LEWISTOWN - It's one of the most photographed locations on the main campus at the Pennsylvania State University - the iconic Nittany Lion Shrine.
The shrine, a gift from the Class of 1940, was recently renovated as the class gift of 2012 graduates. The shrine is located directly across the street from Rec Hall and reopened to the public after a four month overhaul.
Dwayne Rush, the Project Manager for Design & Construction Office of Physical Plant at Penn State University, said this class of 2012 Class Gift Project had several intentions.
Sentinel photo by CHRISTOPHER SHANNON
Among the upgrades to Penn State’s Nittany Lion Shrine are better lighting and new stone from Mount Nittany around the statue.
First, Rush said there was the need to improve the accessibility to the shrine. A wheelchair accessible ramp now leads from the sidewalk to the area near the shrine.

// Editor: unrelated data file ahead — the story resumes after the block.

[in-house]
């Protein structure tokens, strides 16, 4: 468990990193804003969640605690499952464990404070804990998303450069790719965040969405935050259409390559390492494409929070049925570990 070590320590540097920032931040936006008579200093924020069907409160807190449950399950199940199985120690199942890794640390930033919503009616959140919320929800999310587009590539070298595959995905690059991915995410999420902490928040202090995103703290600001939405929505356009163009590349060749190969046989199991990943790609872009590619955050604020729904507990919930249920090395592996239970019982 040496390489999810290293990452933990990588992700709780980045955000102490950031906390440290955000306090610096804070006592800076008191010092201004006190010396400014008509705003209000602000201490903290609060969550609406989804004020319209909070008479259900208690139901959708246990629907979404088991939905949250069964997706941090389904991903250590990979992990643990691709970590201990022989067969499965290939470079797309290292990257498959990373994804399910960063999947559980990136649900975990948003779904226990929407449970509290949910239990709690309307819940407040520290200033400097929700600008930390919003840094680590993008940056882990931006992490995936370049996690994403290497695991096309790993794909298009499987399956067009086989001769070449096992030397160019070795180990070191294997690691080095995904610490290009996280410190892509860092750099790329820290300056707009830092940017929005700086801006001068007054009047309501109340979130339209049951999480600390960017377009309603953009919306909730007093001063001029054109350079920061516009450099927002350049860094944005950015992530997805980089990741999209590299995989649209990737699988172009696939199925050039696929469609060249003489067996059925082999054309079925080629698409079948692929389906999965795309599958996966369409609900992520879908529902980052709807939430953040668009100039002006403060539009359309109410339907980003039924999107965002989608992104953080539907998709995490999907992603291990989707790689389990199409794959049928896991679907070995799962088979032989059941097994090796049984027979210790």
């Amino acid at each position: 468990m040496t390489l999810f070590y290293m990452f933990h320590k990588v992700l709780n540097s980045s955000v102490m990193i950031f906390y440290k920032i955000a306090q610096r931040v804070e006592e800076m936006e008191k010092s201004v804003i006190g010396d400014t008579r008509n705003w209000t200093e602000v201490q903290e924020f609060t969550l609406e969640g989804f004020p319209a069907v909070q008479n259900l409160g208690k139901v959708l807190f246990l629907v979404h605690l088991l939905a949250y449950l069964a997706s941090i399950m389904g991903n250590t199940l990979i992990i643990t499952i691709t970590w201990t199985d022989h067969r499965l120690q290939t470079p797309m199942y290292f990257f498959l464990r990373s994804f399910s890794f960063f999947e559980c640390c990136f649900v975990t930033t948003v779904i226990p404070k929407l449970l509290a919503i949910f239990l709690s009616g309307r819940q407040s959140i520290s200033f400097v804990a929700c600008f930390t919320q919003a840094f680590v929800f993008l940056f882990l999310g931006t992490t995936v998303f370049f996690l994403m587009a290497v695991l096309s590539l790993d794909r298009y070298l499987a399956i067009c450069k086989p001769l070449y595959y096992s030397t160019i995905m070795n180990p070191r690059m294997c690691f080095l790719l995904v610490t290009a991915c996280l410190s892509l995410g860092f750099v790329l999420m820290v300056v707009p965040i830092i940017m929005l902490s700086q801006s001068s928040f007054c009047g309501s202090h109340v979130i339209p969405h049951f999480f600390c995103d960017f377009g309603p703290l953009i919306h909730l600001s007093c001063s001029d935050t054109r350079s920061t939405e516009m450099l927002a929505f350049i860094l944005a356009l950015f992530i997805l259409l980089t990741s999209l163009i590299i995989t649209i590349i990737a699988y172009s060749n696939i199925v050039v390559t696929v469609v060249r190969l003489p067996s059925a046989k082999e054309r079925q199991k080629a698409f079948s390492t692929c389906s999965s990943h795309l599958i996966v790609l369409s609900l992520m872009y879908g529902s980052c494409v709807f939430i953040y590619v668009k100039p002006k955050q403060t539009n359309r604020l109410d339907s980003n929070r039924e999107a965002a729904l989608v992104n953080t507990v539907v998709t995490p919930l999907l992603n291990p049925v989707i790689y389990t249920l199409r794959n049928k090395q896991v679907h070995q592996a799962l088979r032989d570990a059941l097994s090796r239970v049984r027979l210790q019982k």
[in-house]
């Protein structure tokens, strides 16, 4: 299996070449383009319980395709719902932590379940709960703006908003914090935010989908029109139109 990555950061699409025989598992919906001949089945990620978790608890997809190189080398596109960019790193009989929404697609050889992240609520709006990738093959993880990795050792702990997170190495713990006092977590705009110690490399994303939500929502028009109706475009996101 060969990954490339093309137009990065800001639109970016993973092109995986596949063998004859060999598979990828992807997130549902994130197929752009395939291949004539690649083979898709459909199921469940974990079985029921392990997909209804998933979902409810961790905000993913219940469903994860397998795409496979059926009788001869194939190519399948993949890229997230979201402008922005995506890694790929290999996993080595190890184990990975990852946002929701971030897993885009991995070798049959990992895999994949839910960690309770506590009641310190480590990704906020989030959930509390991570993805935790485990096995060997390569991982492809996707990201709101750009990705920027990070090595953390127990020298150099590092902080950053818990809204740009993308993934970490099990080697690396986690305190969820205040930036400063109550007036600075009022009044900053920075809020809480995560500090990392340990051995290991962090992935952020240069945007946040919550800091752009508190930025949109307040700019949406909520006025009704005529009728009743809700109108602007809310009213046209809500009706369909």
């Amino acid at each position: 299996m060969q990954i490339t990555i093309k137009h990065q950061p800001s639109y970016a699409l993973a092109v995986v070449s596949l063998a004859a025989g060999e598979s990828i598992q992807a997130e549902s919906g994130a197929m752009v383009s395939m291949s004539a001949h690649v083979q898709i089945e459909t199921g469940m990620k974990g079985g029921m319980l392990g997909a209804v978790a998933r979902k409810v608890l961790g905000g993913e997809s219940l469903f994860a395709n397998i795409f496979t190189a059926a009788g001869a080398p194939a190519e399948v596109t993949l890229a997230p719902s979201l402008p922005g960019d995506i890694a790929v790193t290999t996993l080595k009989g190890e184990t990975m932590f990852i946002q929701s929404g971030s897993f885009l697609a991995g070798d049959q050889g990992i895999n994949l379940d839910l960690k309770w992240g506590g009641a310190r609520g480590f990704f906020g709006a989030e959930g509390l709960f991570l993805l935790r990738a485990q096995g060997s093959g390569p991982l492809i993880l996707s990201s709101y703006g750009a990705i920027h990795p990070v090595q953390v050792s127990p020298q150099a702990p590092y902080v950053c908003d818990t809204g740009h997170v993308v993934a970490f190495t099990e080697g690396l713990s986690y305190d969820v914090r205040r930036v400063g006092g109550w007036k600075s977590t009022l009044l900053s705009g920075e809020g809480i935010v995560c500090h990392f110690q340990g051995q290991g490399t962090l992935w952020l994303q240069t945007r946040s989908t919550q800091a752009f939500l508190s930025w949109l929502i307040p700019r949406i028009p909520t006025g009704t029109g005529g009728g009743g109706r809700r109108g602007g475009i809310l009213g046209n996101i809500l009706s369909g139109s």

Improving the lighting for safety and night-time photography also was taken into account when planning the project, Rush said.
There also is an interactive sign providing a history of the shrine and the Nittany Lion as Penn State's mascot, he added.
The project provided a more natural setting for the lion as stone from Mount Nittany was brought in, replacing the mulch that had been there previously.
Rush said they also wanted to preserve the original design and work of Heinz Warneke, who sculpted the Nittany Lion 71 years ago.
The new surrounding for the shrine was designed by Derek Kalp, a landscape architect who works at the Office of Physical Plant, and the work was completed
by master stonemason
"I was responsible for overseeing the project and coordinating the efforts of everyone involved. A large amount of work was also completed by various OPP crews," Rush said. "The stones used on this project came from several locations throughout central Pa., including Mount Nittany. They were selected, shaped and placed by Phil Hawk. The project took about four months of on-site work to complete and was open in time for the first home football game of the season," he added.